F. A. Hayek, in his Nobel speech, famously talked about what is frequently called “the knowledge problem.” Essentially, Hayek argues that there is no way for a person, or group of people, to collect, analyze, and interpret all the information necessary to make economic choices for an entire group. Hayek talks about the “knowledge of the particular circumstances of time and place.” In other words, only I (or you, dear reader) have the information necessary to make decisions affecting you. A central planner wouldn’t have the information needed. Any decision he makes may help some, may hurt others.
The legislator (assuming he is acting not in his own self-interest but for some higher purpose) must rely upon averages. The average citizen, or the average laborer, or the average firm. The problem with this, of course, is that averages do not account for individual details; in fact, they deliberately factor them out.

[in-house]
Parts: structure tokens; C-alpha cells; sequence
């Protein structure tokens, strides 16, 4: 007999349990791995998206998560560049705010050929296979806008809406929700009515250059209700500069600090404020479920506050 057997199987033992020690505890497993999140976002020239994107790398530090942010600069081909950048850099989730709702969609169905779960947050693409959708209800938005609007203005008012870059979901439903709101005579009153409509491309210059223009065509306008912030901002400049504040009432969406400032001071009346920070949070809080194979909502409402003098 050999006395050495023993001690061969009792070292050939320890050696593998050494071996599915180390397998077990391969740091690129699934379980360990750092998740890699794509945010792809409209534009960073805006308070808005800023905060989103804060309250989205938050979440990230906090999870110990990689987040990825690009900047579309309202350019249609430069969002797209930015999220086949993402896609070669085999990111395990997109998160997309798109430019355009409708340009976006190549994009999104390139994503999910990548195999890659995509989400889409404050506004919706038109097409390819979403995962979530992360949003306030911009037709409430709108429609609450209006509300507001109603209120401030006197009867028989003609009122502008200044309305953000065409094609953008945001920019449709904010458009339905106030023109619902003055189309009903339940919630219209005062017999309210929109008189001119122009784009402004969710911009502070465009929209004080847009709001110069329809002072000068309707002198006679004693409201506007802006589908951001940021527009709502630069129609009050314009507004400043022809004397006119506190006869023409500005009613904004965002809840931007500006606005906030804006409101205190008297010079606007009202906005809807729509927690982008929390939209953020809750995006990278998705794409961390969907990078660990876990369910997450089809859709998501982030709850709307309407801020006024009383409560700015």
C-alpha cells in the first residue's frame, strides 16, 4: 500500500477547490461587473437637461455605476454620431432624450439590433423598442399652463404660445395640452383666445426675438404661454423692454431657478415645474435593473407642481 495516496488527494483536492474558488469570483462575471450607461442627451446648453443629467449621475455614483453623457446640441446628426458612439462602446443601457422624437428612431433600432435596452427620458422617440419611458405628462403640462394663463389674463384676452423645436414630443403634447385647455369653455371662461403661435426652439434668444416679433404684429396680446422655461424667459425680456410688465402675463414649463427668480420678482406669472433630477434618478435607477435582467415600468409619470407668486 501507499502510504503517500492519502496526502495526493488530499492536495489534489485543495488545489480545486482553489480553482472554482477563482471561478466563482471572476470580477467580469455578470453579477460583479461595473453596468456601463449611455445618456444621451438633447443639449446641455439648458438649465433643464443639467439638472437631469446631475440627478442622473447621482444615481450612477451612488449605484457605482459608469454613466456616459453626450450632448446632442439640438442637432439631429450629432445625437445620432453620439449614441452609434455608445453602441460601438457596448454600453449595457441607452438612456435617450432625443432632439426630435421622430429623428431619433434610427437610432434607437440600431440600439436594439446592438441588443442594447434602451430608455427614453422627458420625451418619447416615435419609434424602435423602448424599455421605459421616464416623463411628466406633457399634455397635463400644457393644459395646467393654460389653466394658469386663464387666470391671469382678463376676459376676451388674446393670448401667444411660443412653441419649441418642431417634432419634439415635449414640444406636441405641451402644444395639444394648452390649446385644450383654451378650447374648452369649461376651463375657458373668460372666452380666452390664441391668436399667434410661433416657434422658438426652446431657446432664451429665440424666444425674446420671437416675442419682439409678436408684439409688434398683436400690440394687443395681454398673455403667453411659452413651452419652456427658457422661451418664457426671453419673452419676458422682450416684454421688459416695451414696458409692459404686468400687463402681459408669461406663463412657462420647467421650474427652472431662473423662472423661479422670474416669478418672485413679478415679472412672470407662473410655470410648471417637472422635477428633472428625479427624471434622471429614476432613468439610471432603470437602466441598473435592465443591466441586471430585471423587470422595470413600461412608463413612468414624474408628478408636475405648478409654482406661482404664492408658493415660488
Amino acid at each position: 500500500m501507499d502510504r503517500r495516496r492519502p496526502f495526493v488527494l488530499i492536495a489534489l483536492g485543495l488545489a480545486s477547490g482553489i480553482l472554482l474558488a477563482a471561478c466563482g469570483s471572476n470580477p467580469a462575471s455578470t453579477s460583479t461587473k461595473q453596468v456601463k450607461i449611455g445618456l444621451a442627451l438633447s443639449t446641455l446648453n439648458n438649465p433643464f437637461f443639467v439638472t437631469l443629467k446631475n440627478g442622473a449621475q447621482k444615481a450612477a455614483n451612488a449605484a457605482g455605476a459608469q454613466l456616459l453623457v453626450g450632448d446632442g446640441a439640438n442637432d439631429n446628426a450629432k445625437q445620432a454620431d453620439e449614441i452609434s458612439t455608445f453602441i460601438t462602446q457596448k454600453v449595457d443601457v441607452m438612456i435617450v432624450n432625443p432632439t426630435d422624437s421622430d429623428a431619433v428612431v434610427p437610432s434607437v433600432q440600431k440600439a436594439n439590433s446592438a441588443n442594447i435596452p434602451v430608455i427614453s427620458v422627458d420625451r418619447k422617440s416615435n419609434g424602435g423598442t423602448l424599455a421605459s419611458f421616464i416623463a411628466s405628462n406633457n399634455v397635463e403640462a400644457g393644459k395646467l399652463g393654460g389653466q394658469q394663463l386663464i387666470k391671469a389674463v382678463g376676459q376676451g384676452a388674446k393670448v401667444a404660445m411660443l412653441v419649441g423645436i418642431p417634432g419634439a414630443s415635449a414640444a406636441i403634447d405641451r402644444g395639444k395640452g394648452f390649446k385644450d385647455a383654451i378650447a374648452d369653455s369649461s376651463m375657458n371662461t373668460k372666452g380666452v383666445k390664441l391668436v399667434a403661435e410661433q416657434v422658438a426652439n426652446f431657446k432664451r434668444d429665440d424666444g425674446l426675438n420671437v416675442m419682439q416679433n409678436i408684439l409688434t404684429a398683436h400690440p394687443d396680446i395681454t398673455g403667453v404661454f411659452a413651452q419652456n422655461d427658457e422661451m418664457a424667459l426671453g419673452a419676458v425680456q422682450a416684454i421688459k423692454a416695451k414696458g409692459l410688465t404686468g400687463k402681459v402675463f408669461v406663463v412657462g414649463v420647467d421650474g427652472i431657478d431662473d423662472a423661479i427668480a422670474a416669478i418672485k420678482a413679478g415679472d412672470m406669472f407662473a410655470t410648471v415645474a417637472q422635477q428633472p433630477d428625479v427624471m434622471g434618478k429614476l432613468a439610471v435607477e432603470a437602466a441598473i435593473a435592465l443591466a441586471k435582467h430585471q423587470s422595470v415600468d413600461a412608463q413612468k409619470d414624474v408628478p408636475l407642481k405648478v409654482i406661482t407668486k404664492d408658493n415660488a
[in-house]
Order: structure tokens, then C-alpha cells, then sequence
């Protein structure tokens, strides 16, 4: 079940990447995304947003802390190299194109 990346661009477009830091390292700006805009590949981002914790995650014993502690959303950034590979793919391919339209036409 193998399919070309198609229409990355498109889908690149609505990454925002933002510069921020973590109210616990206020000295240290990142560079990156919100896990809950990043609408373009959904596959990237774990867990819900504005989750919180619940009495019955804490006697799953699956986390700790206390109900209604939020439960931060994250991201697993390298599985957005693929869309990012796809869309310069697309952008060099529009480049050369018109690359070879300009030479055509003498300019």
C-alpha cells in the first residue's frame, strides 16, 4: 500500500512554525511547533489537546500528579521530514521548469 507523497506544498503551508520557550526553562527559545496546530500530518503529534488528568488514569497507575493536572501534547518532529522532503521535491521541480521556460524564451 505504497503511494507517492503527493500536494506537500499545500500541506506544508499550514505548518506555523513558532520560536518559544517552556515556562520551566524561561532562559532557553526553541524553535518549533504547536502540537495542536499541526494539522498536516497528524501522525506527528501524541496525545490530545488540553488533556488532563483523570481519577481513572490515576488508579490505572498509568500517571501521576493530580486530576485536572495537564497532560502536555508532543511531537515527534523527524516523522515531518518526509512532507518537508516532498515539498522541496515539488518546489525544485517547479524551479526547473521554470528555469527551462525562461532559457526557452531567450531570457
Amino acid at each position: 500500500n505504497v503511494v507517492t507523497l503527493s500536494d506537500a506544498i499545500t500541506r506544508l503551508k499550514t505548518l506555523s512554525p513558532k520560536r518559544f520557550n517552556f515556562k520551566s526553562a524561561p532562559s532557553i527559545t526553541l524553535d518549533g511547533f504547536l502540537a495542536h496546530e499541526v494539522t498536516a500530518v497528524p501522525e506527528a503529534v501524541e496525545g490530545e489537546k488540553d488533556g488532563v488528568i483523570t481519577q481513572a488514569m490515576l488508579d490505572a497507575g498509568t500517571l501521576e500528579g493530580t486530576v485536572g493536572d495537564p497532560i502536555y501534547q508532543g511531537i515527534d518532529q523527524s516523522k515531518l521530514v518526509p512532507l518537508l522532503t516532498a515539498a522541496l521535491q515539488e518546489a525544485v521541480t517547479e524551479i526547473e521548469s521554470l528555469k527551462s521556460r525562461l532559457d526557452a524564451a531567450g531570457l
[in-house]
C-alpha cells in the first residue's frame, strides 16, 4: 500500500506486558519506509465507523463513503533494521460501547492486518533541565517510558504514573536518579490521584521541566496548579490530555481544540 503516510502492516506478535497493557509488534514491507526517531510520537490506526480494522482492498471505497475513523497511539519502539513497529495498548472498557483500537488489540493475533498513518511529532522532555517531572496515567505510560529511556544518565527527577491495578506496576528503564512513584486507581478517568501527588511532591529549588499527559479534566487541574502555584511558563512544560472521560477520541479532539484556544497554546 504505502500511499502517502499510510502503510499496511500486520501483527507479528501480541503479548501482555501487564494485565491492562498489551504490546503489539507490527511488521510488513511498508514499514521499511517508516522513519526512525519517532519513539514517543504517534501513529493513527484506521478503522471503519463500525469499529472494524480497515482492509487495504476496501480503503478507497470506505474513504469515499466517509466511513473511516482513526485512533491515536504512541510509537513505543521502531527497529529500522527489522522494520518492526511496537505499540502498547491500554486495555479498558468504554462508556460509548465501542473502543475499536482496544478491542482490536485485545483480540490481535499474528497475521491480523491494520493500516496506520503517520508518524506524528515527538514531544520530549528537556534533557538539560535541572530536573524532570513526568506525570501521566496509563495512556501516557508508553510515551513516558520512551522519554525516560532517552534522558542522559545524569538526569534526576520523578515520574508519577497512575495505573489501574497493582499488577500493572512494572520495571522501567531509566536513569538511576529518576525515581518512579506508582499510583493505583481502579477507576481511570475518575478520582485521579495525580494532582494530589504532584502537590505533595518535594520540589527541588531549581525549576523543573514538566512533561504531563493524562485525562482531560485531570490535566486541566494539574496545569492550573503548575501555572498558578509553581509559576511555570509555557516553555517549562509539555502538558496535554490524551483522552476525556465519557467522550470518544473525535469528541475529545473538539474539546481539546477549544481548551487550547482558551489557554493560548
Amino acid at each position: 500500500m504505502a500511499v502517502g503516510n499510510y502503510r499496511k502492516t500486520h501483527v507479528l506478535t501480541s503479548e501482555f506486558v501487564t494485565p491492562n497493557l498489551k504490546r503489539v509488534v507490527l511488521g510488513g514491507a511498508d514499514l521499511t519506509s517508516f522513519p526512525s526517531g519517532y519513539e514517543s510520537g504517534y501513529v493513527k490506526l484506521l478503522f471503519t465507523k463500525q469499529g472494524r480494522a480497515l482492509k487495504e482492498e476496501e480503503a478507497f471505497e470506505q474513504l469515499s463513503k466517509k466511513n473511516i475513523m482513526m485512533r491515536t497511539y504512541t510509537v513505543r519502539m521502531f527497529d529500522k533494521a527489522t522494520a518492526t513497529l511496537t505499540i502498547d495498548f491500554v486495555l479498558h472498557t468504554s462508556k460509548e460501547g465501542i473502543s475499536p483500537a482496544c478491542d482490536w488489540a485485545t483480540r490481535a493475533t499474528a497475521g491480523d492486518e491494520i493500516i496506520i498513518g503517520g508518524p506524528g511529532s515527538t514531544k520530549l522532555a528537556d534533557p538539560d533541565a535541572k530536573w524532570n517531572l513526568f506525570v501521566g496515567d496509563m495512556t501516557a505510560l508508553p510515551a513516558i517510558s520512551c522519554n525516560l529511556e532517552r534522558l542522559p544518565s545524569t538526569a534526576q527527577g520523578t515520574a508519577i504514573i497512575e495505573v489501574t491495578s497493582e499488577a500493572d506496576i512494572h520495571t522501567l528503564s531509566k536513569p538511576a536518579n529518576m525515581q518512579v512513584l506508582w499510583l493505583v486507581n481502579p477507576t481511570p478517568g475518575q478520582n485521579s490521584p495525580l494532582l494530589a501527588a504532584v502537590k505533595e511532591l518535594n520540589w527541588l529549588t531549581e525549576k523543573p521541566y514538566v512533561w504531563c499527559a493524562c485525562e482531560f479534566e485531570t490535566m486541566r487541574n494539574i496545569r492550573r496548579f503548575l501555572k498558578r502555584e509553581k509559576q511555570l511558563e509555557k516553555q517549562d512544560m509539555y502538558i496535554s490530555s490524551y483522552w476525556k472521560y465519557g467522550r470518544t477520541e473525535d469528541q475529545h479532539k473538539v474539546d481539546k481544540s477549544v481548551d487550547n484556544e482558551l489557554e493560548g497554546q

Let’s assume we have a society where there are 10 people who wear size XL shirts and 10 who wear size M. The average shirt size, then, is size L. If some busybody came along and decreed some shirt legislation based upon average size, then all manufacturers would have to make size L shirts. For half the population, the shirt is too big. For the other half, it is too small.
This is why legislation often fails in its stated goals: it cannot take into account the “particular knowledge of time and place.” The legislation is either too much or too little, and thus it creates the very failures it was supposed to prevent.